• Jack Jones — from his 1973 album Together, (UK) RCA Victor SF 8342, (US) RCA Victor APL1-0139
  • George Jackson — issued in November 1973 on the single MGM Records K-14680, b/w “You Can’t Run Away from Love”
  • Warren “Donnell” Hickman and The San Francisco Inspirational Choir, featuring soloist: David Gardner — from the 1974 LP He Didn’t Have to Do It, Jewel Records LPS 0093
  • Leslie Butler Plus 3 — from the 1975 album We’ve Only Just Begun, (Jamaica) Federal Records FRM 134
  • Phil Woods / Michel Legrand and Orchestra — from the 1975 album Images, RCA Victor BGL1-1027
  • Bobby Womack & Brotherhood, featuring a vocal duet with Peggy Young — from the 1976 album Home is Where the Heart Is, (US) Columbia PC 34384
  • Bing Crosby with Pete Moore and his Orchestra — recorded on 29 October 1976 at Hollywood, CA, and included on the 1977 album Beautiful Memories, United Artists Records UAS 30116 — It was the penultimate Bing Crosby album completed before his death on 14 October 1977.
  • Lynn Anderson —  from her the 1982 compilation album The Best Of Lynn Anderson – Memories And Desires, ERA Records NU 5230 — I believe this recording was previously unreleased.
  • Salena Jones — from her 2001 album Those Eyes

recent piano solo

recent choir

  • Elementary school children’s choir — Spring Concert, 2009; unidentified school and location, evidently in the Brownsville, TX area
  • Ocean City High School Choir — Spring Concert, 2010
  • Glad Community Choir — Glasgow, Scotland; published on 10 June 2017

time washes clean, love’s wounds unseen


It’s been a while since I published a new page, almost ten months! I hadn’t planned to keep you waiting that long, but the path that your life will take is not always easy to foresee. Anyway, it’s been a long time. Hope you enjoy this one.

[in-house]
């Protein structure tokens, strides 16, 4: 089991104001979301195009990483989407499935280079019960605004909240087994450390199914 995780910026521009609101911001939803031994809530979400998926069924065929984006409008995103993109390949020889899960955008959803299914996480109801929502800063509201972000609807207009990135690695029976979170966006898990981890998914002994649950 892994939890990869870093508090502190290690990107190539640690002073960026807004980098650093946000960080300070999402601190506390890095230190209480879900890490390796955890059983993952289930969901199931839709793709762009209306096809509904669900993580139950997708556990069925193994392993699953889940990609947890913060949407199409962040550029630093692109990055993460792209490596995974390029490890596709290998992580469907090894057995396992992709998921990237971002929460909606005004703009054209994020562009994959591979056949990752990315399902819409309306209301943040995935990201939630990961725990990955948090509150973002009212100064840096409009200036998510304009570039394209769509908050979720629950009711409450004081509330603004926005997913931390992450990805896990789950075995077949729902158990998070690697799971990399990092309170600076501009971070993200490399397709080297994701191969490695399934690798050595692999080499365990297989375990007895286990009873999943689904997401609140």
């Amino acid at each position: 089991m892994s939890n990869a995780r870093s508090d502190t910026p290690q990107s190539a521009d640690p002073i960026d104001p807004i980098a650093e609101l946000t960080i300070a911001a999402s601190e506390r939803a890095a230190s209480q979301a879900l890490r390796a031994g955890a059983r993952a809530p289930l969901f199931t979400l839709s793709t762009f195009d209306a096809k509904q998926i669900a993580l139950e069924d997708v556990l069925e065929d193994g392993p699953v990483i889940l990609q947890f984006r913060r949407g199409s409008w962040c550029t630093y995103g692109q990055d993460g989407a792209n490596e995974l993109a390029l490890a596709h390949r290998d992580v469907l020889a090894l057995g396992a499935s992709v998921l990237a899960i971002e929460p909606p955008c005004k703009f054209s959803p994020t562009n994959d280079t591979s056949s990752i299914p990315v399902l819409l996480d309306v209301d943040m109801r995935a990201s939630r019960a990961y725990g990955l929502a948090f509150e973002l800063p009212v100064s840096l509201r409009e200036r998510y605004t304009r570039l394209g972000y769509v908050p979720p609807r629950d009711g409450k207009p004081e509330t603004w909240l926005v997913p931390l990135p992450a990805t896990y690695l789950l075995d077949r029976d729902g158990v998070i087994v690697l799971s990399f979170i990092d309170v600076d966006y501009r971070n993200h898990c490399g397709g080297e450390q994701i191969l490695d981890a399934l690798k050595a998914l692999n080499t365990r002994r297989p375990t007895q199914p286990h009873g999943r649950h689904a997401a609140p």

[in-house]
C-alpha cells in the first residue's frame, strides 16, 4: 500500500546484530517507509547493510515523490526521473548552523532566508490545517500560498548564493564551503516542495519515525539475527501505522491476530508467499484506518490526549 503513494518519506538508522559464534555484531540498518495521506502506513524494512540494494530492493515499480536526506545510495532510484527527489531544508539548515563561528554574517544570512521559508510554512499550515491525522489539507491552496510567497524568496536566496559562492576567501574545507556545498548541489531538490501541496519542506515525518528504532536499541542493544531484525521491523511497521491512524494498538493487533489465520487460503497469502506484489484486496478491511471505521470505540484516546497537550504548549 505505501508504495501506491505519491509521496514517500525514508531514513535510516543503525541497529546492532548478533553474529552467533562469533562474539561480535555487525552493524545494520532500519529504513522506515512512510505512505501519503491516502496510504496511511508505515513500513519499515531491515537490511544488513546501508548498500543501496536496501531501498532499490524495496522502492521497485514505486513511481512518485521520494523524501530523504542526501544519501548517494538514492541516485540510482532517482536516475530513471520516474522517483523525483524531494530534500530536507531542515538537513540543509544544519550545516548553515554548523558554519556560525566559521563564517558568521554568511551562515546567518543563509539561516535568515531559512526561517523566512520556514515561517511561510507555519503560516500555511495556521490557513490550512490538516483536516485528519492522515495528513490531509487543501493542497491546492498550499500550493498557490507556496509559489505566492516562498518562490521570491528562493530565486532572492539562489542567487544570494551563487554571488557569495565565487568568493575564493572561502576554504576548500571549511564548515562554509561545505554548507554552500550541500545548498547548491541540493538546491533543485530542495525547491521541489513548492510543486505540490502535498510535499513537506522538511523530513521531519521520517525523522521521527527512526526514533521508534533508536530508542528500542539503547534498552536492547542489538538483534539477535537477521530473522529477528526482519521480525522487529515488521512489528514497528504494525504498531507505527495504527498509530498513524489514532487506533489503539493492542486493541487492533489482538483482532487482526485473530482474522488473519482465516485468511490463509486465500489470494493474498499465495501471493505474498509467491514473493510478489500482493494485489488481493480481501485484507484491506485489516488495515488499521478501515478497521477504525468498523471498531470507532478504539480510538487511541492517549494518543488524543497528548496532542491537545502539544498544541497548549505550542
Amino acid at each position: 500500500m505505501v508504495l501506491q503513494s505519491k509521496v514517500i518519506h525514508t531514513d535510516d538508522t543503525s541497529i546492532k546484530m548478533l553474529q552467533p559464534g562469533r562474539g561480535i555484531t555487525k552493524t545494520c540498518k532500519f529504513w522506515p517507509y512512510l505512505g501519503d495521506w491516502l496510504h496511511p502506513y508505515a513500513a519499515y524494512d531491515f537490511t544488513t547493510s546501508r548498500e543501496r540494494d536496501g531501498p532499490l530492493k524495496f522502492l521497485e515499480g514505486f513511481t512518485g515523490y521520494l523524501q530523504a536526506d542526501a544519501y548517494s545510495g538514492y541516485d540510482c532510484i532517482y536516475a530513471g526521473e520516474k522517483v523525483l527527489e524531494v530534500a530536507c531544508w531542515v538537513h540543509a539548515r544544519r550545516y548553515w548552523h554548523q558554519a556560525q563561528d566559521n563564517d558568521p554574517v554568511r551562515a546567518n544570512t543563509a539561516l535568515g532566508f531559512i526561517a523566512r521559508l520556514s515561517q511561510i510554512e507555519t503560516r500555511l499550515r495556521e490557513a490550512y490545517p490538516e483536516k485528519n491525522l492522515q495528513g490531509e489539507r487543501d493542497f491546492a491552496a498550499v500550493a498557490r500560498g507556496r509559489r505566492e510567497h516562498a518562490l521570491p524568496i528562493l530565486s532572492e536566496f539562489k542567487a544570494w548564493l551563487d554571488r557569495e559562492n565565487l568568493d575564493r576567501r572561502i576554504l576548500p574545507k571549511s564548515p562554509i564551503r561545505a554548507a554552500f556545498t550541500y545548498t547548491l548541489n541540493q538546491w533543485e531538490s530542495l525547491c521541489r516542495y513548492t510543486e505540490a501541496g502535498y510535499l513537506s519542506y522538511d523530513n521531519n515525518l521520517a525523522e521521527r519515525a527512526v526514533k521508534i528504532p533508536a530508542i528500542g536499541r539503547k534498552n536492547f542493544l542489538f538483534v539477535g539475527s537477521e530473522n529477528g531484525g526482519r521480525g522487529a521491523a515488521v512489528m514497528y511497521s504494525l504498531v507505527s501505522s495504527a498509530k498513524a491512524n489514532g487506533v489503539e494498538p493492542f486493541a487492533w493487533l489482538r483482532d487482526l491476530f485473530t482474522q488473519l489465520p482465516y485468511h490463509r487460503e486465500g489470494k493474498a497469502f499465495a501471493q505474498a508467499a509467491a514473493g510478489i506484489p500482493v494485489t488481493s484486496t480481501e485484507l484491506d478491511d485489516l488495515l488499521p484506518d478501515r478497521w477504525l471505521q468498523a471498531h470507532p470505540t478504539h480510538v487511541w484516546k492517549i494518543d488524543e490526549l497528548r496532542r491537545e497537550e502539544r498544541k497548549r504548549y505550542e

This is a post announcing the new page. Here’s a link to the page:

Long Long Time (Gary White) — first recorded by Linda Ronstadt and issued on the 1970 album Silk Purse

In an undated interview with David Bromberg conducted by the Huffington Post, promoting the release of Bromberg’s 2011 album Use Me, according to a transcription provided at, the artist said:

Well, Linda [Ronstadt] and I have been friends for a very long time. I think she may give me more credit than I deserve. For instance, one night, we were together in The Village in New York, and she had just had a hit with the song “Different Drum” but nothing else seemed to catch. So, I brought her back to the apartment I was living in, into my friend Gary White’s room, and I called Paul Siebel and had him come up as well. Gary and Paul sang Linda songs all night. When she left, she shared a cab with Jerry Scheff who suggested she listen to The McGarrigle Sisters’ “Heart Like A Wheel,” but that song came much later. Her next recording was a collection of Gary White and Paul Siebel tunes*, and she had a hit with Gary White’s “Long, Long Time,” which was the hit that revived her career.

Recordings included in the page:

Linda Rondstadt recording and early television performances

  • Linda Ronstadt — from her album Silk Purse, (US) Capitol Records ST-407, released in March 1970; also issued in June 1970 on the single Capitol 2846, b/w “Nobodys” (Gary White) — Although the title of the song is sometimes given as “Long, Long Time,” with a comma, the Silk Purse album track and the subsequent single were each titled “Long Long Time,” so I’m going with this spelling.